Vienna, the onetime imperial capital known for its composers and coffee, is a beautiful albeit a bit pricey city to visit. It is a great destination year round and is known for its beautiful spring and bustling Christmas markets. However there are a lot of activities that you can only enjoy during the summer months. Not all of the places listed here are summer specific but many of them are and are worth checking out if you are planning a visit.
Serviced by an integrated subway and tram system, getting around Vienna is very easy. A variety of passes are available that allow you to hop on and off as much as you like which makes exploring very simple and cost effective. Of all of the cities we’ve visited Vienna is near the top of the list of easiest to explore.
The Prater is an amusement park right in the heart of Vienna. There isn’t an entrance fee as all of the rides charge individually. The prices vary and you can get a discount if you buy a card and pre-fill it with at least 10 Euros. Like its American cousin the State Fair, it is a great place to people watch. It was featured in such films as The Third Man and The Living Daylights (James Bond). Since it is in the city and space is limited it is interesting to see some of the engineering solutions for many of the thrill rides. (U-Bahn station: Prater)
Head up into the hills north of Vienna and enjoy one of the many Wiengartens. Much like the German Biergartens you can find a place with picnic tables serving large pitchers of wine instead of beer. Our favorite was Hengl-Haselbrunner. You can also get a pitcher of soda water to make spritzers which is the thing to do on a hot summer day. Order some snacks and enjoy the shade. (Trams 37 & 38 run to the Weingarten area)
From May through September you can find food, music and more along the Danube Canal. Many established Viennese restaurants open up satellite locations along the canal for the summer. Enjoy some food and a glass of wine while people more healthy and motivated than you jog or cycle by on the paths that flank the Daube Canal. You can find a complete listing of restaurants and events at the Summerstage website. (U-Bahn station: Roßauer Lände)
Formerly a Hapsburg palace, the Albertina is now an art museum. Home to a massive print collection, it also has two collections on permanent loan featuring some of the most prominent names of the last century and a half. They recently acquired some works from Alex Katz for a new installation. While we were there they had a temporary exhibit based around the 1960’s movie Shoot, a British film about a mod photographer who inadvertently photographs a crime. The exhibit featured shots from the film along with photos of its production as well as works by the photographers whose works were used within the film. Since it is in a former Hapsburg palace you can also tour several of the old state rooms.
Music Film Festival
Every summer from the end of June through the beginning August the front of the Vienna City Hall is turned into a massive outdoor movie theatre. Most of the features at the Music Film Festival are concert films covering a wide range of musical tastes but there are also music focused movies and documentaries. Admission to the films is free. Almost a bigger attraction are all of the food vendors who set up shop around the theatre. Large booths run by restaurants from around Vienna offer a wide variety of food though everything is sold at festival prices.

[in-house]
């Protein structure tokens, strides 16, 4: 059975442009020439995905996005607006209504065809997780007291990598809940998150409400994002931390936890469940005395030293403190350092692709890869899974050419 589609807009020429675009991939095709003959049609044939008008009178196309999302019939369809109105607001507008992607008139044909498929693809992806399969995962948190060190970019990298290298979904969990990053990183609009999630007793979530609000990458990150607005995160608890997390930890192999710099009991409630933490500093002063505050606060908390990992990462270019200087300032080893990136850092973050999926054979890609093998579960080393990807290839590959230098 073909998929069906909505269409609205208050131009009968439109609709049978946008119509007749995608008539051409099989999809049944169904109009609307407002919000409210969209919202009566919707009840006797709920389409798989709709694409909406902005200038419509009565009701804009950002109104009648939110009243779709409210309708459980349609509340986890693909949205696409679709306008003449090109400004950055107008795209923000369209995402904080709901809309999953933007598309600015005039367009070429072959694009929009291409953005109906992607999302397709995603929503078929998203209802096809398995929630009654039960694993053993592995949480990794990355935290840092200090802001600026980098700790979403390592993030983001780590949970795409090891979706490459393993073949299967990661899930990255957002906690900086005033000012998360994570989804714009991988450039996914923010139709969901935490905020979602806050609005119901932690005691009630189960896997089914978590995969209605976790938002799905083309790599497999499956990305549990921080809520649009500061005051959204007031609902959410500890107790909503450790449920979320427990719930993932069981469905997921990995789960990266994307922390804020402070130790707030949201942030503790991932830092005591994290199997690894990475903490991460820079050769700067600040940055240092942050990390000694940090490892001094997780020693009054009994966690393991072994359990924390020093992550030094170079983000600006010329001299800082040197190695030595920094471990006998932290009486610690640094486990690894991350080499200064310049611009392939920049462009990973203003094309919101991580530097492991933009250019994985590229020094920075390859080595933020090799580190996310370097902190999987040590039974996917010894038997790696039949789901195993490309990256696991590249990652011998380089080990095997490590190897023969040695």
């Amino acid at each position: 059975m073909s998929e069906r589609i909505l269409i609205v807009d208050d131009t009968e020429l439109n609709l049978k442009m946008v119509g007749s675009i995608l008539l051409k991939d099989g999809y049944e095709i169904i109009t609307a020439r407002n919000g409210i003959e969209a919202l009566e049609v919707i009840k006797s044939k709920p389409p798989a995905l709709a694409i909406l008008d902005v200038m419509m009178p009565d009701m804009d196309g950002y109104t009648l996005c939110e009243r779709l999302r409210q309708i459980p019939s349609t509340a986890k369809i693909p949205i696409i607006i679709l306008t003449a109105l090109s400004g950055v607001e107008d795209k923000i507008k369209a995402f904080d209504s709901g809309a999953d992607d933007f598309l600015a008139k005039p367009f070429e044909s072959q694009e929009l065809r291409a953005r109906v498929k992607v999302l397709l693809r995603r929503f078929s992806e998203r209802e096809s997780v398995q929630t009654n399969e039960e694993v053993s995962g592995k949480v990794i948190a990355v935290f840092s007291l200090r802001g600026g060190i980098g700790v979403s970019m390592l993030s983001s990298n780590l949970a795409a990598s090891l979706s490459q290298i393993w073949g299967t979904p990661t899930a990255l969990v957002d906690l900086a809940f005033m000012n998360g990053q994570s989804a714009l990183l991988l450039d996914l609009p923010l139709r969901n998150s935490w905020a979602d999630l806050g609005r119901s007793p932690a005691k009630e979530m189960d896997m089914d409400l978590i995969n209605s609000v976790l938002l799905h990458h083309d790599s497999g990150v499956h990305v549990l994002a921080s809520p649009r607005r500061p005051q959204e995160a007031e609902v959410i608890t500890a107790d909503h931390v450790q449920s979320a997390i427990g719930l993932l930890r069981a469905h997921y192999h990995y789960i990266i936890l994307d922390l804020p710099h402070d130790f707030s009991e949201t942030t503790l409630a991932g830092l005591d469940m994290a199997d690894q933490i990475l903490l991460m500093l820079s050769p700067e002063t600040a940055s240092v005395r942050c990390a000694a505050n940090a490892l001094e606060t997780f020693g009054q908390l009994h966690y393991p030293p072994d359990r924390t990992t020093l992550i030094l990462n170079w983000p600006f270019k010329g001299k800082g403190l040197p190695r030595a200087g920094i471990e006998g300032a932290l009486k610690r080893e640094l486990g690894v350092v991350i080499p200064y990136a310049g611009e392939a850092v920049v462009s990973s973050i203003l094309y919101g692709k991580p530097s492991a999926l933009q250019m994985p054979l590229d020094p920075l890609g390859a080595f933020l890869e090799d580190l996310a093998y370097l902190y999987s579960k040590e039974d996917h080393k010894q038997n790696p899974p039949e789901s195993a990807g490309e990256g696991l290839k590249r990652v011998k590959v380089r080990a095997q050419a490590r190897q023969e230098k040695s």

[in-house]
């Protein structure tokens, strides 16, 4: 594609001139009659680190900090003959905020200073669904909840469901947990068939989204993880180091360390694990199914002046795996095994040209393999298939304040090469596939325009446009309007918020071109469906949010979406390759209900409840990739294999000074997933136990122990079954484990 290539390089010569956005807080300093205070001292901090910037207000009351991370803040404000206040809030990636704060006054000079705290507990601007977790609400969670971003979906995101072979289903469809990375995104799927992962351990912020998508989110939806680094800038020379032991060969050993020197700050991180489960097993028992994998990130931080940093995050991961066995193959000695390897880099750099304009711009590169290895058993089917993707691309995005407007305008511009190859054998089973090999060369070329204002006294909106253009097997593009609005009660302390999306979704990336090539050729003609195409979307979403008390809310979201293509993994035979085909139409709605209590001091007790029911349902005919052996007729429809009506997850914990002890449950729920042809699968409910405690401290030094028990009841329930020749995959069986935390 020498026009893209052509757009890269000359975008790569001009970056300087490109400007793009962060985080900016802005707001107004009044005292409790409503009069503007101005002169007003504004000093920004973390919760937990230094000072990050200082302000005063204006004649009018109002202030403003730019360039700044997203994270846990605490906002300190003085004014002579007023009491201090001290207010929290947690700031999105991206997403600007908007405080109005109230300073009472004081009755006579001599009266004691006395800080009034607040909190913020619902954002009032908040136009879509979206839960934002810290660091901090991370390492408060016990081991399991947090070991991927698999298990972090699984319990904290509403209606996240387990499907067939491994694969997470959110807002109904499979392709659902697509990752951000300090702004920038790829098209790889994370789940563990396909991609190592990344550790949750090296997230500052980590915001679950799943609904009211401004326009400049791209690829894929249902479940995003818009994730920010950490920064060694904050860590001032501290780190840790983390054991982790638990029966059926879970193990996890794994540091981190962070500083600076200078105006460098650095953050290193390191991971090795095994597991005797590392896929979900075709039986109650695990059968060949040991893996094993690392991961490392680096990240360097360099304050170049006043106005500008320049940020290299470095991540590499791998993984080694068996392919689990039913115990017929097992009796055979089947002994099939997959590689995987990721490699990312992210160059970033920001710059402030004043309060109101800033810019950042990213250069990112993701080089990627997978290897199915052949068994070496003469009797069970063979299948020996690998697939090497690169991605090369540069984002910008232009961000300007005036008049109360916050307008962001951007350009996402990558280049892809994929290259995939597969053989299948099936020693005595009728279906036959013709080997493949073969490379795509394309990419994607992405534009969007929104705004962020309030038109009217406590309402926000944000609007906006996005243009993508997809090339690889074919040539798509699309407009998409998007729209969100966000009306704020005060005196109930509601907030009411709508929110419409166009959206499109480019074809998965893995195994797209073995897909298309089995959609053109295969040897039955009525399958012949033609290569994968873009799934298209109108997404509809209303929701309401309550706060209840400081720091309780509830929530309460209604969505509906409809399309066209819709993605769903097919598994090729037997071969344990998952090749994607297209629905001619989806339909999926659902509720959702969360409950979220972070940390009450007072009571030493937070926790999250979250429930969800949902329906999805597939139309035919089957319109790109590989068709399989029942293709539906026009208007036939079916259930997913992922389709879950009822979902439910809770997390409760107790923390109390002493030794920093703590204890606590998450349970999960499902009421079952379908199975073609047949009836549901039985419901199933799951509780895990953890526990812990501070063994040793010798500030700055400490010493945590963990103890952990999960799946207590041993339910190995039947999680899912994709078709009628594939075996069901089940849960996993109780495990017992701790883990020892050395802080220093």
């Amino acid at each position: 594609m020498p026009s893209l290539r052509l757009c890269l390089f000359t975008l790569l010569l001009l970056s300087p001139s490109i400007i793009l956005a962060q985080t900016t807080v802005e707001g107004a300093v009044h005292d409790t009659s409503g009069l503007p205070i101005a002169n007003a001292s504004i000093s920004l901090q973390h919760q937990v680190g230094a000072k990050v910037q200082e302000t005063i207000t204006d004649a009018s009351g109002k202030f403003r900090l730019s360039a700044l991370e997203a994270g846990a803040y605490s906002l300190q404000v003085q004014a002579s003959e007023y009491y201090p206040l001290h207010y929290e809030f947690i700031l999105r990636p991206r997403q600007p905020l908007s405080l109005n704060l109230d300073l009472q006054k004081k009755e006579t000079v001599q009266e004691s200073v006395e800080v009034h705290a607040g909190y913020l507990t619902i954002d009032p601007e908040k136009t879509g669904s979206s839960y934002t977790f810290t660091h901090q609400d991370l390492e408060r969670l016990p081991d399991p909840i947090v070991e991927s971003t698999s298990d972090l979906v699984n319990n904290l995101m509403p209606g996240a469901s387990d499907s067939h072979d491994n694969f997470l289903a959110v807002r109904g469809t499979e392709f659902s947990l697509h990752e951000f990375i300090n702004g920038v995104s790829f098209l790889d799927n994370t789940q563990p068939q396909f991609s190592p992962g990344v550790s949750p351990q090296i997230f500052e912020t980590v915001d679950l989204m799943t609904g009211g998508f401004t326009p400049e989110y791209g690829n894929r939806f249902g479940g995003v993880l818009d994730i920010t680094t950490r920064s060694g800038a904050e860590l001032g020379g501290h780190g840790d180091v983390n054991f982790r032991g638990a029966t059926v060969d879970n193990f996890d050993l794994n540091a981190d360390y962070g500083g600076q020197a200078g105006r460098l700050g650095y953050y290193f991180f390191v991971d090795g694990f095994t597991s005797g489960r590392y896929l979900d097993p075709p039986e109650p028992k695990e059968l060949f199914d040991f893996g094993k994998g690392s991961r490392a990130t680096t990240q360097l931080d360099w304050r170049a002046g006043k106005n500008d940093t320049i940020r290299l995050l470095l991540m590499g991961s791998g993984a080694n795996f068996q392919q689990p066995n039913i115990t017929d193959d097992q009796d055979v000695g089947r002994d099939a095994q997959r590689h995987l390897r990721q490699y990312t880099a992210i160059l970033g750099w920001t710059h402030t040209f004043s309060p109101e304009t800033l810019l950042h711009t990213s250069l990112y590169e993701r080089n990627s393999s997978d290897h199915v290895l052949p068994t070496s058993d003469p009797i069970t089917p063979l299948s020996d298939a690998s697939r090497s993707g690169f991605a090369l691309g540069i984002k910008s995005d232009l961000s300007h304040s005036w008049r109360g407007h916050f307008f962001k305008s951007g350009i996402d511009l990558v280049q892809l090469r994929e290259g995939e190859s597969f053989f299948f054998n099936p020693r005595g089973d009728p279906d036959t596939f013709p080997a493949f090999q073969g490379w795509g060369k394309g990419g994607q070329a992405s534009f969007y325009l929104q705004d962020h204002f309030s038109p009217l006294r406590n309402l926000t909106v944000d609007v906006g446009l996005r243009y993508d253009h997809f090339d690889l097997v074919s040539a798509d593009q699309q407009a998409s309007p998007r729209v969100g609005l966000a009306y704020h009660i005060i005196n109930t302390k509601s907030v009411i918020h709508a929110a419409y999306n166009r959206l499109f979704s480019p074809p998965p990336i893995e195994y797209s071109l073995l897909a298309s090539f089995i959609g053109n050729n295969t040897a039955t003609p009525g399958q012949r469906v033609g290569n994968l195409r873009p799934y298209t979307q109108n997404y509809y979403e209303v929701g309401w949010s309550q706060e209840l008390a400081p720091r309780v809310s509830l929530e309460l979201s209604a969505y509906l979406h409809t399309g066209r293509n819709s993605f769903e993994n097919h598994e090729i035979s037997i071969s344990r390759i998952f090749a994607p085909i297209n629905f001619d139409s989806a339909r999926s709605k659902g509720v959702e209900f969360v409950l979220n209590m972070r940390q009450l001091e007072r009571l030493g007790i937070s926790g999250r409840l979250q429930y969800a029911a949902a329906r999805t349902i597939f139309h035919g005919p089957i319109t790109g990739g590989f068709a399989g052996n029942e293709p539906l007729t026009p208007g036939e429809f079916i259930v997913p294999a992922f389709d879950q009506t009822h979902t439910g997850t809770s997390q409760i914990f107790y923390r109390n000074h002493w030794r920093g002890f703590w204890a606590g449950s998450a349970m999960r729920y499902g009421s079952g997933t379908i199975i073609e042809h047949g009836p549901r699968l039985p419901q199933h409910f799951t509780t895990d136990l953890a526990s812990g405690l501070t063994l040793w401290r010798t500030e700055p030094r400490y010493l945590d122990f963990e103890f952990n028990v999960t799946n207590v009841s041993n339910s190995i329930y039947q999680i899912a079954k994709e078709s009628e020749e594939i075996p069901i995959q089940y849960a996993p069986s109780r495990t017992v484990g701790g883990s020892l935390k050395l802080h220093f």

Zentralfriedhof (Central Cemetery)
Located on the outskirts of Vienna but easily accessible by tram, the Zentralfriedhof is a sprawling complex of tree lined drives. Home to many of the greatest composers in history as well as authors, artists, heads of state and 80’s Austrian pop star Falco. The opening and closing scenes of the Third Man were also filmed here. (Tram 71)
Food stalls, restaurants, specialty food shops, produce vendors, delis and more. At the Naschmarkt you can grab lunch and then grab all the ingredients you need for dinner. Offering a wide range of cuisines and price ranges finding something that suites your tastes and budget is fairly easy. There’s even more to see on Saturdays when they host the weekly flea market. (U-Bahn station: Kettenbrückengasse or Karlsplatz)
Vienna is well known for its coffee houses. Though most of them looked way too fancy and after looking at their menus a bit too much out of our price range. I enjoy a good coffee, but when you are traveling on a budget it is hard to justify the expense no matter how good it is. I remembered seeing pictures of a coffee house that was a bit more my style in a National Geographic article several years ago. After some research I determined it was the Kaffee Alt Wien on Bäckerstraße. More affordable and less stuffy than the “proper” coffee houses it reminds me of my favorite joints in New Orleans with walls covered in concert, art show & theatre posters.
There are a lot of beautiful green spaces in Vienna. Just pulling up Vienna on Google Maps will show you that. Most of the parks in central Vienna offer great views of historic buildings and are a good place to relax in the shade on a hot summer day or enjoy a picnic or beverage in the evening.
The Third Man
The 1949 movie The Third Man was filmed in an Allied occupied and divided Vienna that still showed the scars of war. Directed by Carol Reed and starring Joseph Cotton, Alida Valli, Orson Welles and Trevor Howard its prominent use of Vienna as a stage makes a self-guided filming location tour pretty easy. You can find various lists of locations online. You can pay for a tour if you like or you can seek out many of the locations on your own. It all depends on how much time you want to put into it. I had a few locations I wanted to see and just worked them into our touring of the city.